<p>Just kind of curious about what percentage of early action applicants are typically accepted, deferred, and rejected. And of those deferred, how many normally end up getting in for regular decision?</p>

<p>Dear kman33344 : The numbers will drift from year to year however, the general numbers are that there are 30%-40% acceptances for the early admission pool, roughly 40% deferrals, and 20-30% rejections. For those deferred, a relatively small number (10%) are ultimately accepted.</p>

<p>While this might sound counter intuitive, remember that the pool will go from 6,000 applications to include the deferrals plus another 24,000 applications. When you think about those numbers relative to the number of offers made in each round, you see immediately why the deferrals do face an uphill battle - not impossible, just uphill.</p>

<p>Yikes, not as generous figures as I was hoping. Oh well, thanks anyway!</p>

<p>Got deferred too. Is there anything I can do to improve my application at this point?? Send in new/better test scores? Send letters of recommendation? I'm really bummed and will do virtually anything to get accepted in regular decision.</p>

<p>ScottJ. Was surprised to be Deferred by BC (3.7+ GPA in all honors/AP, 2100+ SAT with 700 on all sections, ~700 on all subject tests, varsity sports, clubs, community service) - would it have been better to just apply RD, or with there still be an objective and fair review by a different admissions person? Will being deferred impact the RD decision? Hard to imagine there is only a 10% chance here...does not feel right.</p>

<p>Based on all the info out there, these feel like top quartile stats and should have easily been admitted to BC??</p>

<p>Dear HSsenior1234 : Again, let's work through the numbers in more details. According to the radio rebroadcast that I shared here on College Confidential, 6500 applications were received during the EA round and a total of 30000-30500 total applications are expected; we will suppose that 24000 applications are regular decision for the purposes of this note.</p>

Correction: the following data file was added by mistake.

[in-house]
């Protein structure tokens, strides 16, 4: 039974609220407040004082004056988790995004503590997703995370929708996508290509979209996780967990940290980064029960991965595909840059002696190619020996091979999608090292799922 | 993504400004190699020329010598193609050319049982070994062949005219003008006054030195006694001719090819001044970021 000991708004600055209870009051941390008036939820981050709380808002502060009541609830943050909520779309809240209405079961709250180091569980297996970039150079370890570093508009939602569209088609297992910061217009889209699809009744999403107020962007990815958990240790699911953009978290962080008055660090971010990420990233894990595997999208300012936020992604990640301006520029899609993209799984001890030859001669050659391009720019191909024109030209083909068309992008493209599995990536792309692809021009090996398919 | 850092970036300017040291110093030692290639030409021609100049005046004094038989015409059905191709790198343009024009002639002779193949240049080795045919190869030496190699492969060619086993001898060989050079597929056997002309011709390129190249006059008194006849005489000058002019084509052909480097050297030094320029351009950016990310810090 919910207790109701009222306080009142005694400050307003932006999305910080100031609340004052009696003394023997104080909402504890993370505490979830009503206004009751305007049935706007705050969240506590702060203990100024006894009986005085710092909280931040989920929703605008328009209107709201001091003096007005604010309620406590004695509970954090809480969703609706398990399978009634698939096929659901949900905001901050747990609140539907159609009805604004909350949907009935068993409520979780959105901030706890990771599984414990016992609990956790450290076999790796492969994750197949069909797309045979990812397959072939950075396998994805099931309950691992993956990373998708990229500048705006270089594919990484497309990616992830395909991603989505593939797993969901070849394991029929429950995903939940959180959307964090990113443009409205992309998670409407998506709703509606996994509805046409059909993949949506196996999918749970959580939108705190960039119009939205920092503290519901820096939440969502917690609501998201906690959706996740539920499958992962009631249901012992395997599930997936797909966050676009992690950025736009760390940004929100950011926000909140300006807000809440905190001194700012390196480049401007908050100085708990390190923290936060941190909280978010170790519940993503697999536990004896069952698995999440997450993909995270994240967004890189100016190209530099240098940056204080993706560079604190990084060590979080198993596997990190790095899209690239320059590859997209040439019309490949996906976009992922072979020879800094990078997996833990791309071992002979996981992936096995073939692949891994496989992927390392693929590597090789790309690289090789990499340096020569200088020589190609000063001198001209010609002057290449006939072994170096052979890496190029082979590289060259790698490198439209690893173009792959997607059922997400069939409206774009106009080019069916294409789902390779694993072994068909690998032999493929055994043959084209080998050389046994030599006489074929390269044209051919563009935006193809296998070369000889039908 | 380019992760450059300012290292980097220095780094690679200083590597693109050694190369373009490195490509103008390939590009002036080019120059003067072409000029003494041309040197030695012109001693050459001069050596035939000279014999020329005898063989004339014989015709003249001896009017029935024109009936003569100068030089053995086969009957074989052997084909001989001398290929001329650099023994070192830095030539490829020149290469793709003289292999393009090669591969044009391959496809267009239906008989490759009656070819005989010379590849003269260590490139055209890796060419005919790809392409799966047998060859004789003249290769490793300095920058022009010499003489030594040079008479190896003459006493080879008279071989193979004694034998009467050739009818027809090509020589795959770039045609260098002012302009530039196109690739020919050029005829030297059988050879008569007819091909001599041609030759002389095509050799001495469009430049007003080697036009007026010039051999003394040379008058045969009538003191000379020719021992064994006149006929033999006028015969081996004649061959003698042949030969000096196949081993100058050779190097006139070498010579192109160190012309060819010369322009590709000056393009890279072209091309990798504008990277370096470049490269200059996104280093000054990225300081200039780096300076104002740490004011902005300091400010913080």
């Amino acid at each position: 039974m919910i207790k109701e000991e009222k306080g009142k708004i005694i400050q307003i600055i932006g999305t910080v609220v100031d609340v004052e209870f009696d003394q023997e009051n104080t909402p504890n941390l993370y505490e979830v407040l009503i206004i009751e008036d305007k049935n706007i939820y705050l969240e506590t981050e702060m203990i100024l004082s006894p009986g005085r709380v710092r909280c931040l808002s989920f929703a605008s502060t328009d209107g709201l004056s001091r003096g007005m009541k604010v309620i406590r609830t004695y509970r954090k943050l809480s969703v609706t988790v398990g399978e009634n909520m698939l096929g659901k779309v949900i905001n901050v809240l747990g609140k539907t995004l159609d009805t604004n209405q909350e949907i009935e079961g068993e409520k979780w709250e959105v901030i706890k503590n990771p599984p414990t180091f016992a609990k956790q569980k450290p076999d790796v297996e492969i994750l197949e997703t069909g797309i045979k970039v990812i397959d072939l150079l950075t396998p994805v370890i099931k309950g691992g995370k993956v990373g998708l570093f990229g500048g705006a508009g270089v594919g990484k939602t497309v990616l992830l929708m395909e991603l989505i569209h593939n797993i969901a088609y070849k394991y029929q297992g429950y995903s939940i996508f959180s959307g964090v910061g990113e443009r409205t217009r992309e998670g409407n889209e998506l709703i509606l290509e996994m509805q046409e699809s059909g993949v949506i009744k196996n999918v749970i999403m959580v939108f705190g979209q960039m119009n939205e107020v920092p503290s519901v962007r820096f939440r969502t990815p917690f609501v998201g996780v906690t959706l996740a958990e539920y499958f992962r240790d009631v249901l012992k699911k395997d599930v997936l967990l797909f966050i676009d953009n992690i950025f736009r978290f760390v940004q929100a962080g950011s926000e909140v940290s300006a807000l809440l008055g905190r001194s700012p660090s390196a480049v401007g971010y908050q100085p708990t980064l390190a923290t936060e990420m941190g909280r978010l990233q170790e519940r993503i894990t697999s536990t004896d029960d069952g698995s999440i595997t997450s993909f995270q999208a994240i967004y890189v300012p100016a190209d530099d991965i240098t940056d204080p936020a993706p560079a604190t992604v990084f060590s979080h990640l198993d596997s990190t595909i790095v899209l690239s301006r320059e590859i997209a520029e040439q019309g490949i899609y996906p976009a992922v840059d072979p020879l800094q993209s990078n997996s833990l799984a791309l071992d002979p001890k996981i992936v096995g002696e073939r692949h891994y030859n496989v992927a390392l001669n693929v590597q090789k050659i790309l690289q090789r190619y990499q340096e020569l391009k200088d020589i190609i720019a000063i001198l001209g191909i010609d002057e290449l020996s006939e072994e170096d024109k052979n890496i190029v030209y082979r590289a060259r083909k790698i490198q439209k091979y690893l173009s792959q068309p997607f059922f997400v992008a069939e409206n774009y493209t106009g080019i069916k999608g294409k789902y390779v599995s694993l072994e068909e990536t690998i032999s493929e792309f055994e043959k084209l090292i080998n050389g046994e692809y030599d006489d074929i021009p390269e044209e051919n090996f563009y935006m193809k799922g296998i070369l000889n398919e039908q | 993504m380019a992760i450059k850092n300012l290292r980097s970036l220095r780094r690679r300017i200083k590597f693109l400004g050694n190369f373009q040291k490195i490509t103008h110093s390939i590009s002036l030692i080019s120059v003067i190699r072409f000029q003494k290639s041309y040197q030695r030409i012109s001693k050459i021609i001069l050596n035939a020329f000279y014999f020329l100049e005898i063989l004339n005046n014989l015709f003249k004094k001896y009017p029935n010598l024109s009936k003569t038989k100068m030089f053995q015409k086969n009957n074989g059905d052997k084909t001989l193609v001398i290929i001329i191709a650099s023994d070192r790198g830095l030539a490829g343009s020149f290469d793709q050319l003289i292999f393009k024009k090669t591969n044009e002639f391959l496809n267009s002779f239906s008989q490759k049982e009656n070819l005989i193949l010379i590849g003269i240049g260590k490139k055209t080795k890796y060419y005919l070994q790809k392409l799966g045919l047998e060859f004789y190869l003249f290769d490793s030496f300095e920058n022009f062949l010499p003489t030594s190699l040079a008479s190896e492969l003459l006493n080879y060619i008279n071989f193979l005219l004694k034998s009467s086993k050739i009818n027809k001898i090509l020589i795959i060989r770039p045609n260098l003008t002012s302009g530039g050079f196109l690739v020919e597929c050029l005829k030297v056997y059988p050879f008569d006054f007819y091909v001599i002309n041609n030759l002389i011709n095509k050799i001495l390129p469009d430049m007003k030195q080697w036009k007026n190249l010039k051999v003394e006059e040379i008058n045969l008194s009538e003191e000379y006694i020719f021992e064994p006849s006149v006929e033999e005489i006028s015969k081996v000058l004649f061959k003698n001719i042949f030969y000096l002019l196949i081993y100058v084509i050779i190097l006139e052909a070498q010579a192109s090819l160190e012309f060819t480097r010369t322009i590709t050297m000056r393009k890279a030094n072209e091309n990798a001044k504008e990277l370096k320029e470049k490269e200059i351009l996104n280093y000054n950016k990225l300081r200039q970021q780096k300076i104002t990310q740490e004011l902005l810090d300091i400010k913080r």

<p>Approximately 30% of the 6500 EA applications were rolled over into the main regular decision pool. So, add those 2000 applications to the in-bound 24000 and you have 26000 applications which still require additional review. With about 8000 application acceptances overall and about 2000-2200 already offered, that means about 5800-6000 acceptances will come from the 26000. Therefore, from here, we will have about a 25% (best casing) acceptance rate overall.</p>

<p>Now, the top-end of the application pool has been replenished. You should not assume that the applicant quality has dropped in the RD round. In fact, many RD applications are now resulting from Ivy League and new-Ivy exclusive application EA schools. The point here is that the middle tier application will meet the following numbers : if you expect that 1/3rd of the RD applications (about 8500 applications) are over the mid-tier EA applications, you start to see why only 10% of the deferrals are eventually accepted.</p>

<p>As for your individual materials, a 3.7 GPA sounds like it is Top 10% and a 2100+ with 700 per section is certainly in the sweet spot - and beyond. Yes, top quartile stats certainly, but let's get beyond those numbers and start introspecting about what else was offered in your application.</p>

<p>What was your essay topic? Was it about "me" or how you add to the Boston College campus fabric? If one read the essay, do you say "wow, I need to meet this person"? Was it grammatically correct? Spell-checked? Quality material?</p>